The government on June 25 rejected an unsolicited HUF 6 billion bid to distribute tobacco in the country from a consortium of three multinational cigarette manufacturers. In doing so, it confirmed that the number of tobacco distributors would be dramatically reduced – essentially to one consortium.
The latest decision to give the sole concession for tobacco distribution to a partnership formed by British American Tobacco (BAT) and Hungary’s Tabán Trafik had critics charging that the government is acting in an untransparent manner that hurts competition. The three excluded multinationals, Imperial Tobacco Magyarország Kft., JTI Hungary Zrt. and Philip Morris Magyarország Kft., noted that the concession, announced on June 11, was given without a tender, and so the group chose to unilaterally submit a bid for the right to distribute cigarettes, which was rejected within 24 hours. The partnership chosen by the government to handle distribution is to pay HUF 600 million for exclusive distribution rights for 20 years; the rejected bidders offered HUF 6 bln and say they would not have demanded a monopoly on distribution.
The European Commission says it will be investigating the deal, as well as the law, passed in December, which made it possible.
“There are tobacco monopolies elsewhere in Europe as well, but nowhere is it so conspicuous that only companies that are in a good relationship with the government can sell tobacco,” Elżbieta Bieńkowska commissioner responsible for internal markets was quoted as saying.
On request from the Budapest Business Journal, the Commission gave the following statement: “In December 2014 Hungary again amended the system for the distribution of tobacco products in Hungary. The Commission is examining whether the newly introduced changes related to the system for the taxation and distribution of tobacco products in Hungary is compatible with EU law. In particular, the new rules should not violate the principle of the free movement of goods laid down in Article 34 TFEU. We are in contact with the Hungarian authorities to seek further information concerning certain legal aspects of these new changes.”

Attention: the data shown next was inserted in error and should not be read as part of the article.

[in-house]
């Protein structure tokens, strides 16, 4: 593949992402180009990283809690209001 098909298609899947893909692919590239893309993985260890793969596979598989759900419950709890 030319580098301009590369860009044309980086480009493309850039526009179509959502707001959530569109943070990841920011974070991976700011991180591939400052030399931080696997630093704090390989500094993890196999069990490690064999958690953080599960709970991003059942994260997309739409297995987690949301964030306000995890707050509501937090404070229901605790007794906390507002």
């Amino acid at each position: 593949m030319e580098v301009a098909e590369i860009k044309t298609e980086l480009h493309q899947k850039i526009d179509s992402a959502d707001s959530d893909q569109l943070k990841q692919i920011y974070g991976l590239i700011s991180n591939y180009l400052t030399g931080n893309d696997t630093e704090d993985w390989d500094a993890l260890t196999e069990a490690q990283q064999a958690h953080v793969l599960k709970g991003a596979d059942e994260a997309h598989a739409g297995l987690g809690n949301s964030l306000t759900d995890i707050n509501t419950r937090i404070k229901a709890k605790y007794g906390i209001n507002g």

But the rejected bidders maintain that the government did not even follow the law, which stipulates three possible methods for choosing the body responsible for tobacco distribution: the state itself can carry out the activity, a reliable partner can be chosen based on criteria set in the law or there can be an open tender. “We believe none of the above mentioned processes were applied,” Imperial Tobacco Hungary’s General Manager Lóránt Dezső told the BBJ. “We believe that the government should have called an open tender for carrying out the distribution for tobacco retail in a transparent and discrimination-free manner.”
Dezső said that the companies had been waiting for the government to call the tender after the law was passed late December. But, in the end, no tender was called, and the concession was announced on June 11.
In rejecting the unsolicited bid by Dezső and his partners, the Ministry of National Development said in a statement sent to the three companies: “It is immediately and clearly apparent that it does not fulfill the legal requirements and is unsuitable to be accepted by the Minister of National Development pursuant to Section 10/D of the Concession Act.” The ministry said it “has no choice but to return without acceptance the Bidder’s [the three companies] proposal to Bidder as invalid and uninterpretable. The ministry emphasizes that although the concession contract for the service has already been concluded with regard to the whole territory of the country, and therefore it would be forced to reject Bidder’s proposal anyway, the proposal is unsuitable for acceptance regardless of this circumstance.”
Despite the ministry’s rejection Dezső said that the consortium “stand by their offer”, adding that they “can undertake what the offer contains”. He noted that it is open for negotiations in order to establish a market model that is sustainable in the long-term.
“The decision made by the Hungarian government forces us to transfer control over the sales and distribution of our own products to another company, and to share our sensitive business information on pricing, inventories and new market activities, and eventually to let our two competitors deliver our products,” Dezső said. “This situation is unacceptable for us, therefore we ask the Hungarian government to reevaluate its decision and reopen the concession granting procedure again with the involvement of every tobacco company present in Hungary.”
Commenting on the huge difference in the concession fee that the three companies jointly offer of HUF 6 bln and the fee of HUF 600 mln by Tabán and BAT, Dezső said that the larger fee his group proposed to pay is based on “real calculations” and is “well-founded considering the current economy”. He said that, according to their calculations, the winner of the concession could make an annual profit of HUF 16 bln.